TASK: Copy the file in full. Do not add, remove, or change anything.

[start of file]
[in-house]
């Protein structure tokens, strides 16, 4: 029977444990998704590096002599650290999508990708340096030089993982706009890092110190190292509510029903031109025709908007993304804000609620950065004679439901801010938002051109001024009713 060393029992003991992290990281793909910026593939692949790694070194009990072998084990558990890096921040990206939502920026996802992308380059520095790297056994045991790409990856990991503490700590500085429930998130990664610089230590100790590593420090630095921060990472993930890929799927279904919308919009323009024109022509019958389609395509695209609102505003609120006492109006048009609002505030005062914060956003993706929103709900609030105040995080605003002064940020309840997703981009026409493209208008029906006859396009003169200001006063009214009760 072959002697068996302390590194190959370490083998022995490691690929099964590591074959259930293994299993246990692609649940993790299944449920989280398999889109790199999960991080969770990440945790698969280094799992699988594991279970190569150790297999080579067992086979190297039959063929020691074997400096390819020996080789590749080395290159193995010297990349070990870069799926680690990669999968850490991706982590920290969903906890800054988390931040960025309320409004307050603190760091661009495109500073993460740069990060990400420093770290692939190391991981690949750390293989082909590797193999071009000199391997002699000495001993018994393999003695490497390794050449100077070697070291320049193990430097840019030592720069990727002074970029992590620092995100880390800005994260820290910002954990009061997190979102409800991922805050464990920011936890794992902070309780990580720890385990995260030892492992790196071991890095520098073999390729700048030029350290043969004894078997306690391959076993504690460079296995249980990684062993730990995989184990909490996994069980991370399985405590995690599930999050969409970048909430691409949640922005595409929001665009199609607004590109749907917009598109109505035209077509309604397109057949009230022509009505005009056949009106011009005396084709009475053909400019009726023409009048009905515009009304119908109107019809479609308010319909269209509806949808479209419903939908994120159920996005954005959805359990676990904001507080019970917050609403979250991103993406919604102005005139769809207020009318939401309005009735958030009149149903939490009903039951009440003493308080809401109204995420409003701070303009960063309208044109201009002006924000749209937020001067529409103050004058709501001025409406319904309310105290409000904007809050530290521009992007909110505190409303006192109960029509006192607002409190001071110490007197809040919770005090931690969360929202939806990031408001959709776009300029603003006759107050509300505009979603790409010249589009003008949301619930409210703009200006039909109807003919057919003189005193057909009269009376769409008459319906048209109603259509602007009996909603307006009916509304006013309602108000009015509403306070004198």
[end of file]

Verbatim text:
[in-house]
């Protein structure tokens, strides 16, 4: 029977444990998704590096002599650290999508990708340096030089993982706009890092110190190292509510029903031109025709908007993304804000609620950065004679439901801010938002051109001024009713 060393029992003991992290990281793909910026593939692949790694070194009990072998084990558990890096921040990206939502920026996802992308380059520095790297056994045991790409990856990991503490700590500085429930998130990664610089230590100790590593420090630095921060990472993930890929799927279904919308919009323009024109022509019958389609395509695209609102505003609120006492109006048009609002505030005062914060956003993706929103709900609030105040995080605003002064940020309840997703981009026409493209208008029906006859396009003169200001006063009214009760 072959002697068996302390590194190959370490083998022995490691690929099964590591074959259930293994299993246990692609649940993790299944449920989280398999889109790199999960991080969770990440945790698969280094799992699988594991279970190569150790297999080579067992086979190297039959063929020691074997400096390819020996080789590749080395290159193995010297990349070990870069799926680690990669999968850490991706982590920290969903906890800054988390931040960025309320409004307050603190760091661009495109500073993460740069990060990400420093770290692939190391991981690949750390293989082909590797193999071009000199391997002699000495001993018994393999003695490497390794050449100077070697070291320049193990430097840019030592720069990727002074970029992590620092995100880390800005994260820290910002954990009061997190979102409800991922805050464990920011936890794992902070309780990580720890385990995260030892492992790196071991890095520098073999390729700048030029350290043969004894078997306690391959076993504690460079296995249980990684062993730990995989184990909490996994069980991370399985405590995690599930999050969409970048909430691409949640922005595409929001665009199609607004590109749907917009598109109505035209077509309604397109057949009230022509009505005009056949009106011009005396084709009475053909400019009726023409009048009905515009009304119908109107019809479609308010319909269209509806949808479209419903939908994120159920996005954005959805359990676990904001507080019970917050609403979250991103993406919604102005005139769809207020009318939401309005009735958030009149149903939490009903039951009440003493308080809401109204995420409003701070303009960063309208044109201009002006924000749209937020001067529409103050004058709501001025409406319904309310105290409000904007809050530290521009992007909110505190409303006192109960029509006192607002409190001071110490007197809040919770005090931690969360929202939806990031408001959709776009300029603003006759107050509300505009979603790409010249589009003008949301619930409210703009200006039909109807003919057919003189005193057909009269009376769409008459319906048209109603259509602007009996909603307006009916509304006013309602108000009015509403306070004198």